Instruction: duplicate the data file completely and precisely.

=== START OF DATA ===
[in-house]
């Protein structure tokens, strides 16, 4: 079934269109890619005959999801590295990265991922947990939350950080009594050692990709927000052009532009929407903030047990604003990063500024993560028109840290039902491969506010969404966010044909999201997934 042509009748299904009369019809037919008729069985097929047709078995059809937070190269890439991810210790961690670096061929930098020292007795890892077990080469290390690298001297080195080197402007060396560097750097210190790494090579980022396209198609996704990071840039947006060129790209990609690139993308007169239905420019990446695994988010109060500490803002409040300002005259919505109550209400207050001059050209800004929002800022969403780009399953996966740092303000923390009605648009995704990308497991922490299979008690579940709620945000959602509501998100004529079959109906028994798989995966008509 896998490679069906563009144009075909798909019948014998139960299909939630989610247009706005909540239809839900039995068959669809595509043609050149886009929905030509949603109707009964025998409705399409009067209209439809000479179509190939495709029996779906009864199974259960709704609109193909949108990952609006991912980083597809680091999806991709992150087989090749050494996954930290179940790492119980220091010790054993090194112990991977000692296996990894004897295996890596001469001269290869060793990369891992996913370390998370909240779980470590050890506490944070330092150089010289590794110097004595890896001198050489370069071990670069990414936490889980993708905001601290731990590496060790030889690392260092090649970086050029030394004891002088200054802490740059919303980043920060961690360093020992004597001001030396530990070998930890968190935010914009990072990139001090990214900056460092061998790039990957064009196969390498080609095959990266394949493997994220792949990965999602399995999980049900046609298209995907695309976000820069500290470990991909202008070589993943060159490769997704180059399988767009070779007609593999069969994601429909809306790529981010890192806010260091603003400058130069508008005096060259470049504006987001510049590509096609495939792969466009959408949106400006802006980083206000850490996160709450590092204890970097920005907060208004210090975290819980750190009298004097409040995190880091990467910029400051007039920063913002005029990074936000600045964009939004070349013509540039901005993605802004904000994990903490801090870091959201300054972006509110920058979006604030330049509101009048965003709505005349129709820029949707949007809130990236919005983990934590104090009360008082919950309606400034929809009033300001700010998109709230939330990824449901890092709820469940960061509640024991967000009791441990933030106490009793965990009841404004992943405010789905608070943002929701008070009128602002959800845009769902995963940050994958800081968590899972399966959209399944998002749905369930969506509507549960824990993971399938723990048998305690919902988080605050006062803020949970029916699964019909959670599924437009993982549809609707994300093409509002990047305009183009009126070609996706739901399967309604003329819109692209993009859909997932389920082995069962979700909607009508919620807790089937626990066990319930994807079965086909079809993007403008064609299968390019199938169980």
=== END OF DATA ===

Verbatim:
[in-house]
């Protein structure tokens, strides 16, 4: 079934269109890619005959999801590295990265991922947990939350950080009594050692990709927000052009532009929407903030047990604003990063500024993560028109840290039902491969506010969404966010044909999201997934 042509009748299904009369019809037919008729069985097929047709078995059809937070190269890439991810210790961690670096061929930098020292007795890892077990080469290390690298001297080195080197402007060396560097750097210190790494090579980022396209198609996704990071840039947006060129790209990609690139993308007169239905420019990446695994988010109060500490803002409040300002005259919505109550209400207050001059050209800004929002800022969403780009399953996966740092303000923390009605648009995704990308497991922490299979008690579940709620945000959602509501998100004529079959109906028994798989995966008509 896998490679069906563009144009075909798909019948014998139960299909939630989610247009706005909540239809839900039995068959669809595509043609050149886009929905030509949603109707009964025998409705399409009067209209439809000479179509190939495709029996779906009864199974259960709704609109193909949108990952609006991912980083597809680091999806991709992150087989090749050494996954930290179940790492119980220091010790054993090194112990991977000692296996990894004897295996890596001469001269290869060793990369891992996913370390998370909240779980470590050890506490944070330092150089010289590794110097004595890896001198050489370069071990670069990414936490889980993708905001601290731990590496060790030889690392260092090649970086050029030394004891002088200054802490740059919303980043920060961690360093020992004597001001030396530990070998930890968190935010914009990072990139001090990214900056460092061998790039990957064009196969390498080609095959990266394949493997994220792949990965999602399995999980049900046609298209995907695309976000820069500290470990991909202008070589993943060159490769997704180059399988767009070779007609593999069969994601429909809306790529981010890192806010260091603003400058130069508008005096060259470049504006987001510049590509096609495939792969466009959408949106400006802006980083206000850490996160709450590092204890970097920005907060208004210090975290819980750190009298004097409040995190880091990467910029400051007039920063913002005029990074936000600045964009939004070349013509540039901005993605802004904000994990903490801090870091959201300054972006509110920058979006604030330049509101009048965003709505005349129709820029949707949007809130990236919005983990934590104090009360008082919950309606400034929809009033300001700010998109709230939330990824449901890092709820469940960061509640024991967000009791441990933030106490009793965990009841404004992943405010789905608070943002929701008070009128602002959800845009769902995963940050994958800081968590899972399966959209399944998002749905369930969506509507549960824990993971399938723990048998305690919902988080605050006062803020949970029916699964019909959670599924437009993982549809609707994300093409509002990047305009183009009126070609996706739901399967309604003329819109692209993009859909997932389920082995069962979700909607009508919620807790089937626990066990319930994807079965086909079809993007403008064609299968390019199938169980």